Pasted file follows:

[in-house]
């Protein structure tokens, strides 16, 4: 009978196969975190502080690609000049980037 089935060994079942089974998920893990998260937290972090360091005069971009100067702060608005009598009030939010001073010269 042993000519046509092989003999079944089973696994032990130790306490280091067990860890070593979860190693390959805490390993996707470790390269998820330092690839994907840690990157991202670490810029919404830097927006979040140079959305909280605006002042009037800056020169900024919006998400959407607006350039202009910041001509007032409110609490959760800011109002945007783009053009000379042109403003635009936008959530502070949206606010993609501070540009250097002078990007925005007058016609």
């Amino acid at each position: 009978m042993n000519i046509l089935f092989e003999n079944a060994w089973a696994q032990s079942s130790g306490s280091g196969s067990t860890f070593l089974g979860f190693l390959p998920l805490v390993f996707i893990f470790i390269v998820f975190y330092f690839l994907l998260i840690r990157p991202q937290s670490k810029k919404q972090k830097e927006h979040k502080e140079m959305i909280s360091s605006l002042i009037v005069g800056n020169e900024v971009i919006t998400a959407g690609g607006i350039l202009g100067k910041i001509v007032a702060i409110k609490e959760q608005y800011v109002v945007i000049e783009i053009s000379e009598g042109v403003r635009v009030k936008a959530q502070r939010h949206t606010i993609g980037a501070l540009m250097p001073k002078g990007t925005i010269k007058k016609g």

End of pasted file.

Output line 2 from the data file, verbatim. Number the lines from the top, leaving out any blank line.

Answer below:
């Protein structure tokens, strides 16, 4: 009978196969975190502080690609000049980037 089935060994079942089974998920893990998260937290972090360091005069971009100067702060608005009598009030939010001073010269 042993000519046509092989003999079944089973696994032990130790306490280091067990860890070593979860190693390959805490390993996707470790390269998820330092690839994907840690990157991202670490810029919404830097927006979040140079959305909280605006002042009037800056020169900024919006998400959407607006350039202009910041001509007032409110609490959760800011109002945007783009053009000379042109403003635009936008959530502070949206606010993609501070540009250097002078990007925005007058016609």